Making realistic New Year's resolutions for 2010

You hear stories all the time about the rise of obesity and sedentary lifestyles in the United States.

The Tri-State area is not immune from those statistics.

Last November, KHQA's Rajah Maples investigated just how big of a problem obesity is here in the Tri-States.

She found that our viewers in West Central Illinois, Southeast Iowa and Northeast Missouri are heavier than residents in their respective states.

While many people make New Year's resolutions to lose weight and exercise, high expectations this time of year aren't always realistic or practical.

Rajah spoke with a local expert on how to get started and succeed with a healthier plan for 2010.

You're looking at a morning aerobics class at Cheryl Loatsch Studio. It comprises a wide range of ages complete with plenty of cardio. Owner Cheryl Loatsch says it's always a good idea to focus on your health. But the biggest problem she sees is setting your goals too high, too fast. And when you're not able to meet those goals, it can take a long time to try again.

Loatsch said, "The emphasis that we put on it at this particular time of year sometimes can be a negative because of the difficulty at this time of year to actually accomplish your goals or the fact that there's so much pressure. This and swimsuit season seem to be the two times when there's a great deal of emphasis placed on the scale and not enough emphasis on health. I think if we were putting more emphasis on our health, I'd feel better about everybody having such high goals for this time of year."

And that's exactly what Loatsch is trying to do -- getting or keeping people healthier one body at a time. The first rule of thumb -- don't compare yourself to other people.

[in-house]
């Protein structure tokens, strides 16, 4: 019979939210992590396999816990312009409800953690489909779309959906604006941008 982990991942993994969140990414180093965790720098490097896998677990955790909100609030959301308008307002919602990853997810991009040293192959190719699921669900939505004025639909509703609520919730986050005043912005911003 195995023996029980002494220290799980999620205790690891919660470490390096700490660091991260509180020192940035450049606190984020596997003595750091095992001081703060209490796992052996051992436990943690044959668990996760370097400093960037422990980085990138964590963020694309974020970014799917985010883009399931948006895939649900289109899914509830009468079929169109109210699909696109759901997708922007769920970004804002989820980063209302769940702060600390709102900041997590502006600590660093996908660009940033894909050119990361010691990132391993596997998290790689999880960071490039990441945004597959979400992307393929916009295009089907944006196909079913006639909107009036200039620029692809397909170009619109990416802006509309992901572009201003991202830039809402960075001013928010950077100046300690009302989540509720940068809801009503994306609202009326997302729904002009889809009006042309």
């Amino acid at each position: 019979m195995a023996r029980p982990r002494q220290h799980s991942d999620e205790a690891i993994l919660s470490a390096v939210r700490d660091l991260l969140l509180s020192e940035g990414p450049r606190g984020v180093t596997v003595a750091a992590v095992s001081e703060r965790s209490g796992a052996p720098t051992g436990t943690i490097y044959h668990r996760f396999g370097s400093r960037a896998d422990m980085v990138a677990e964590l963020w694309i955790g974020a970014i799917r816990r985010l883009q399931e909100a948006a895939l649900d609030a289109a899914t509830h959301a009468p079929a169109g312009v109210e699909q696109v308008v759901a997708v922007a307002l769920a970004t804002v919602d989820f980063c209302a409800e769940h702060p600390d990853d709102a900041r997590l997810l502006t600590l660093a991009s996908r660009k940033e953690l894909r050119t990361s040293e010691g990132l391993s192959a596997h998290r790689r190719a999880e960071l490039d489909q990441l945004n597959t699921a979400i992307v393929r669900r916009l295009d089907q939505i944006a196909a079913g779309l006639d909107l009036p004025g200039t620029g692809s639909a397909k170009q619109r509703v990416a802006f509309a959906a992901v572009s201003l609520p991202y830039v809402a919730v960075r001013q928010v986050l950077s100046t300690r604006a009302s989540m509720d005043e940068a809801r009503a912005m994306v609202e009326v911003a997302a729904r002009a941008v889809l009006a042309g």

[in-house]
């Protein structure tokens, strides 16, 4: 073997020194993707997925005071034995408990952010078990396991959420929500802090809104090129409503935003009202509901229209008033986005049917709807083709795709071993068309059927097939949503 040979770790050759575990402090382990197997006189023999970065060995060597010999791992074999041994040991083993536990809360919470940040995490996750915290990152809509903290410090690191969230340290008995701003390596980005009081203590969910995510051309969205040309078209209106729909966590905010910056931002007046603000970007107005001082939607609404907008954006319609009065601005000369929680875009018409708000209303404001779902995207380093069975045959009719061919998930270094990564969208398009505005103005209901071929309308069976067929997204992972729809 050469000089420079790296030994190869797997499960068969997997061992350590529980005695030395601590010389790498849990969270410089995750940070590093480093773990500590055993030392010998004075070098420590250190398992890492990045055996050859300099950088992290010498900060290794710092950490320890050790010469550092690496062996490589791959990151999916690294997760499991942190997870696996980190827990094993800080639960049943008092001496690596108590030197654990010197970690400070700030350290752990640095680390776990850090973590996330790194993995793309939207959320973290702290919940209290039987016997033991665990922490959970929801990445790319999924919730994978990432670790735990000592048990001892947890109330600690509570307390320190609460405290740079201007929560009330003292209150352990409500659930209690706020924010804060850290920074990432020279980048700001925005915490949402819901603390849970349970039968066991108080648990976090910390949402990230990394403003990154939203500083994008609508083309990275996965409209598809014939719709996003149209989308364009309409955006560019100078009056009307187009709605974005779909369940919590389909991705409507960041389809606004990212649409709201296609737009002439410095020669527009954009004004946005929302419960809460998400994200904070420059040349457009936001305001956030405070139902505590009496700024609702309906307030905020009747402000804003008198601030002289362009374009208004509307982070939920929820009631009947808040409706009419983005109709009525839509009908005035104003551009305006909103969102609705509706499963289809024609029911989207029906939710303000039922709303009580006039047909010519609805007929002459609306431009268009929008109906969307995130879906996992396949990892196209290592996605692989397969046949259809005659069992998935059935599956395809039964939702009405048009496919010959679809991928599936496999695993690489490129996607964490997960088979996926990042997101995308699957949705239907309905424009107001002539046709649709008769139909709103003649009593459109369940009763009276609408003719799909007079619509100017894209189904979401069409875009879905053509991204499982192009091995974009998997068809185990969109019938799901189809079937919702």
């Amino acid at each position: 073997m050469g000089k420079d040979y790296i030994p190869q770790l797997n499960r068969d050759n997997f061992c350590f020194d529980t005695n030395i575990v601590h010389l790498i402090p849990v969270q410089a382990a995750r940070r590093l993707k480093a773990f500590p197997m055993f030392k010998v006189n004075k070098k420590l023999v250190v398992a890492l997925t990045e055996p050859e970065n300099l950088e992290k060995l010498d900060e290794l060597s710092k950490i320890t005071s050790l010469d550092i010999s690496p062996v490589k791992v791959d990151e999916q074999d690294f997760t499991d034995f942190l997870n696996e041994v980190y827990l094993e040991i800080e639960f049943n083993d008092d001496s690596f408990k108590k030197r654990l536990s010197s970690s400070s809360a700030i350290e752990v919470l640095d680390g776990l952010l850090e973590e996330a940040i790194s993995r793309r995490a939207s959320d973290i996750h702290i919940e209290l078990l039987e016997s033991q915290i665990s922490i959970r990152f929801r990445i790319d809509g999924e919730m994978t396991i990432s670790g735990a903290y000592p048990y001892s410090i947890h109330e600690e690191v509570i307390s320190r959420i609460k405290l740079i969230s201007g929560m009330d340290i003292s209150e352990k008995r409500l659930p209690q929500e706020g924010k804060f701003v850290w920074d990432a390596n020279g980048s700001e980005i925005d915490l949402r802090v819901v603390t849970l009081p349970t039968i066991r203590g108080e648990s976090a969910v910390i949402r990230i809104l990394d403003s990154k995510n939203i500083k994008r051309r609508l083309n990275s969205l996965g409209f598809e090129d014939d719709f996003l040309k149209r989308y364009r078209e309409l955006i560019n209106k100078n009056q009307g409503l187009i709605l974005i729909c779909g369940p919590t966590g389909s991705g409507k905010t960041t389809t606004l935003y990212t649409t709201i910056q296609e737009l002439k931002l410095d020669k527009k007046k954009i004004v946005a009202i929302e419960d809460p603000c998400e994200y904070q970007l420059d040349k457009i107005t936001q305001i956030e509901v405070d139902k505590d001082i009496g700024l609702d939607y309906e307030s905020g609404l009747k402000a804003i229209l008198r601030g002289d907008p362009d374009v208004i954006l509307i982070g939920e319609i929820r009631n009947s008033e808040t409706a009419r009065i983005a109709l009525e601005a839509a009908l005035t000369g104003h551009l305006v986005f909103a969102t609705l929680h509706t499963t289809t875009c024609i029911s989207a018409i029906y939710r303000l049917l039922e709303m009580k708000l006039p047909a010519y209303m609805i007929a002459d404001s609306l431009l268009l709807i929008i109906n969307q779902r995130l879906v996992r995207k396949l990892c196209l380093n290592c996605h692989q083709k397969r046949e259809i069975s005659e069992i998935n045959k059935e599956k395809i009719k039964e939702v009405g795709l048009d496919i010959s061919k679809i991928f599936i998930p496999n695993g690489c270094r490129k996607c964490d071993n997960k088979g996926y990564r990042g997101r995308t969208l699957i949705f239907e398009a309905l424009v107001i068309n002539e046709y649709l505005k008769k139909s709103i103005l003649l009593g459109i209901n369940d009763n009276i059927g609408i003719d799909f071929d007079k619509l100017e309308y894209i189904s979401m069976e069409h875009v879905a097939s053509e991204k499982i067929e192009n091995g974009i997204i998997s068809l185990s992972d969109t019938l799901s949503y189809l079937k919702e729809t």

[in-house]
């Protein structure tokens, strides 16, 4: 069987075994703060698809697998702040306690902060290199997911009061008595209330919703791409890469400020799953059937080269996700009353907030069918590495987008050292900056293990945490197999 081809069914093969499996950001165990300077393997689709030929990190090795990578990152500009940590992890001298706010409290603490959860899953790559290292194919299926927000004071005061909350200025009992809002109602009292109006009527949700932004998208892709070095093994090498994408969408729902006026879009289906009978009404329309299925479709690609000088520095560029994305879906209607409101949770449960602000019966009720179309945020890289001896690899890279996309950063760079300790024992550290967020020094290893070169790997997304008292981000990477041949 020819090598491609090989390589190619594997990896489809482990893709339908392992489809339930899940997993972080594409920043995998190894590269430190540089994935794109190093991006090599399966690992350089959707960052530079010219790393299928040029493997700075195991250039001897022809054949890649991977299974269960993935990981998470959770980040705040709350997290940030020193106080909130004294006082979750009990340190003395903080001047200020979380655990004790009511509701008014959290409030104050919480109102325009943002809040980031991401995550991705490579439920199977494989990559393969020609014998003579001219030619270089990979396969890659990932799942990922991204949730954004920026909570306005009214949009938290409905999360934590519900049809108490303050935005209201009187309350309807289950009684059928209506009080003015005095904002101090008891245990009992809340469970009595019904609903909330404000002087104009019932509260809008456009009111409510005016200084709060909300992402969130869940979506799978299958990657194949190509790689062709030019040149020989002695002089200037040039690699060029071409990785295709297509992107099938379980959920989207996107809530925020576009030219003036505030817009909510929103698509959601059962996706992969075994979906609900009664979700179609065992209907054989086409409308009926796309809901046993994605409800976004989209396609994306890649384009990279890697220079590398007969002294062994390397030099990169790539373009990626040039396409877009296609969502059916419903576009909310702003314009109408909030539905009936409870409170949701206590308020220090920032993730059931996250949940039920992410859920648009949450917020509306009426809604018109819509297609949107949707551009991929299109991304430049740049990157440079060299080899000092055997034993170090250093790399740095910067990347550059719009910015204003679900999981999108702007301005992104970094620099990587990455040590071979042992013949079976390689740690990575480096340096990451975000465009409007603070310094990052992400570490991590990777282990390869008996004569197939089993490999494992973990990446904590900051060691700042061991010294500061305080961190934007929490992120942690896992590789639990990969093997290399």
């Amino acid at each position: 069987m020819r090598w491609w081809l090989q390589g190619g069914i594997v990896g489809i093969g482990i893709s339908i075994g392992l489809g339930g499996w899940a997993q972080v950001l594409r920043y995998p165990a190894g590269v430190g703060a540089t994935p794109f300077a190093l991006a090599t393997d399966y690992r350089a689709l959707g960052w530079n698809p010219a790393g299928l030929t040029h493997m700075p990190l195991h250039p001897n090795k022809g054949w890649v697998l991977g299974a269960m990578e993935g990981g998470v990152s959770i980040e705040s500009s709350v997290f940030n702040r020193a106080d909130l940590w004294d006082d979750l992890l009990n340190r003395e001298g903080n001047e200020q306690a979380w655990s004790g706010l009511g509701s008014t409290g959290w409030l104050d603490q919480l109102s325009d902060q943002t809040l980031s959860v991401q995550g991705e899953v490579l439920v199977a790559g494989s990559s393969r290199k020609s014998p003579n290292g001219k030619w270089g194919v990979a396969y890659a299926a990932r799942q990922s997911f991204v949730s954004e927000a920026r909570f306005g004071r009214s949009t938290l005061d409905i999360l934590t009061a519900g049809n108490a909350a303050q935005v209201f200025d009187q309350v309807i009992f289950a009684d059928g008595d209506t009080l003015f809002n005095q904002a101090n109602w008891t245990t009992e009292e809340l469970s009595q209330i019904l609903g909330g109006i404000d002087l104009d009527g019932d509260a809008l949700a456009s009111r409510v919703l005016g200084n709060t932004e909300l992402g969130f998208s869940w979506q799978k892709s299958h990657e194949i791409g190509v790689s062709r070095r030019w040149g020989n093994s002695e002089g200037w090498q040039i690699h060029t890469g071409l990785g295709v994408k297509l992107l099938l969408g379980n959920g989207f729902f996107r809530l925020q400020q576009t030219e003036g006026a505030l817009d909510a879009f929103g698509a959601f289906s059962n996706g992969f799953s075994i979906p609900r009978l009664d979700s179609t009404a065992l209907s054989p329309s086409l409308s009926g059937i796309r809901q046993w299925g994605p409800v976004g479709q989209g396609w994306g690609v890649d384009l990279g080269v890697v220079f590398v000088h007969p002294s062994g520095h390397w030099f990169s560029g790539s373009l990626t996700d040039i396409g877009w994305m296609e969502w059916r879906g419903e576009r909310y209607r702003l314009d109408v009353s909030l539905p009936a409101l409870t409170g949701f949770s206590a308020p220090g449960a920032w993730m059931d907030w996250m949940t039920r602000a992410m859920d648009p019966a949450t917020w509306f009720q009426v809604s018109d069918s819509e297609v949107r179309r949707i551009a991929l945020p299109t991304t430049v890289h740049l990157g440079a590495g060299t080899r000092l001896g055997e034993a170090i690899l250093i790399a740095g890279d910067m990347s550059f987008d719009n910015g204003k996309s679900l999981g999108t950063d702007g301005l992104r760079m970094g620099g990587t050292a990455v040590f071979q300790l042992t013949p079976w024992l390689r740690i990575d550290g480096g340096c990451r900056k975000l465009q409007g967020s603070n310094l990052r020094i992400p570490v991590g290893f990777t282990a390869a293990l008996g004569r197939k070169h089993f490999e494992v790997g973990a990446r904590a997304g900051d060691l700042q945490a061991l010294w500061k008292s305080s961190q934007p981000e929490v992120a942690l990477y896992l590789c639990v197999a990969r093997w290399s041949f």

"We are all individuals," said Loatsch. " I don't care if if i have a class of 20 people, I have 20 individuals in that class to deal with. I often kind of lined a class of my younger students up and said, 'I want you to pick the person in front of you that looks just like you. Find the person in the mirror that looks just like you,' and of course they can't, because there is no person that looks just like you unless you're a twin. So consequently, that picture or that image that we see in the magazine or that we see on TV, we can't look like that either. That isn't us. And so we project that image onto ourselves and try to make ourselves in that image or appear like that versus trying to take the attributes that we have and enhance those. That sometimes is where health comes in versus just losing weight or obtaining a certain number on the scale."

And Loatsch says many times, people get their workout wardrobe in place before preparing mentally.

She said, "They're not really preparing their head for what they should do or they're not really gathering the facts about what kind of program would be best for them. but they're more concerned about preparing that picture and how they're going to look when they walk into the front door versus really the substance of what they're going to do when they exercise."

Loatsch isn't the only one who says New Year's resolutions to lose weight or exercise can be tough to follow.

Dr. Oz, which airs right here on KHQA at 3 p.m. recommends the following tips to set realistic and practical resolutions.

Commit to a family night. Researchers at the University of Minnesota found that children who eat meals with their parents eat healthier and less junk food.

Do at least 7 minutes of yoga every day. Dr. Oz says it's all about focusing on your breath while you get into those poses while having a relaxed state of mind.

Go to bed earlier.

Always keep nuts or a healthful snack in your purse or pocket.

Make space in front your television, so that you can do some type of exercise -- whether it be sit-ups or stretches -- while watching TV.

Get a pedometer. Dr. Oz says this will get you thiking more about how active you are on a daily basis. You should aim for aobut 10 thousand steps a day.

And last but not least -- whatever your resolution, commit to doing it for at least two weeks. That's the amount of time your brain needs to reprocess decisions.